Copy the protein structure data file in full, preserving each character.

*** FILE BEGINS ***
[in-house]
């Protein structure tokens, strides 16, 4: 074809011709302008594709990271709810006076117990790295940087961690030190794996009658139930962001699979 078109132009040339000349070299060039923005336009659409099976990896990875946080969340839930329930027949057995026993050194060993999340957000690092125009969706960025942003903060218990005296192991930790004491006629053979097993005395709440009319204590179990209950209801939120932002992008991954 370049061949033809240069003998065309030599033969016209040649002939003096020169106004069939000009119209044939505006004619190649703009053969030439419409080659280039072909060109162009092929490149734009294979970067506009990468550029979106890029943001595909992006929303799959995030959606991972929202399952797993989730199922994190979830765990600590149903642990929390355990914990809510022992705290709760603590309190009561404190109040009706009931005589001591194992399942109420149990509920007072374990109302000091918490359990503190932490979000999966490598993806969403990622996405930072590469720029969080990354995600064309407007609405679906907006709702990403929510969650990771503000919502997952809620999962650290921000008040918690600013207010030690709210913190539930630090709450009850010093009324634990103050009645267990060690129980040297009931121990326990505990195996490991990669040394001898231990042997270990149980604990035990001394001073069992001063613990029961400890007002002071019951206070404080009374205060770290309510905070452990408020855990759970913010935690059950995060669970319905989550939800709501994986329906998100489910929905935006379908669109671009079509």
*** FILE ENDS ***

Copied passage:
[in-house]
């Protein structure tokens, strides 16, 4: 074809011709302008594709990271709810006076117990790295940087961690030190794996009658139930962001699979 078109132009040339000349070299060039923005336009659409099976990896990875946080969340839930329930027949057995026993050194060993999340957000690092125009969706960025942003903060218990005296192991930790004491006629053979097993005395709440009319204590179990209950209801939120932002992008991954 370049061949033809240069003998065309030599033969016209040649002939003096020169106004069939000009119209044939505006004619190649703009053969030439419409080659280039072909060109162009092929490149734009294979970067506009990468550029979106890029943001595909992006929303799959995030959606991972929202399952797993989730199922994190979830765990600590149903642990929390355990914990809510022992705290709760603590309190009561404190109040009706009931005589001591194992399942109420149990509920007072374990109302000091918490359990503190932490979000999966490598993806969403990622996405930072590469720029969080990354995600064309407007609405679906907006709702990403929510969650990771503000919502997952809620999962650290921000008040918690600013207010030690709210913190539930630090709450009850010093009324634990103050009645267990060690129980040297009931121990326990505990195996490991990669040394001898231990042997270990149980604990035990001394001073069992001063613990029961400890007002002071019951206070404080009374205060770290309510905070452990408020855990759970913010935690059950995060669970319905989550939800709501994986329906998100489910929905935006379908669109671009079509």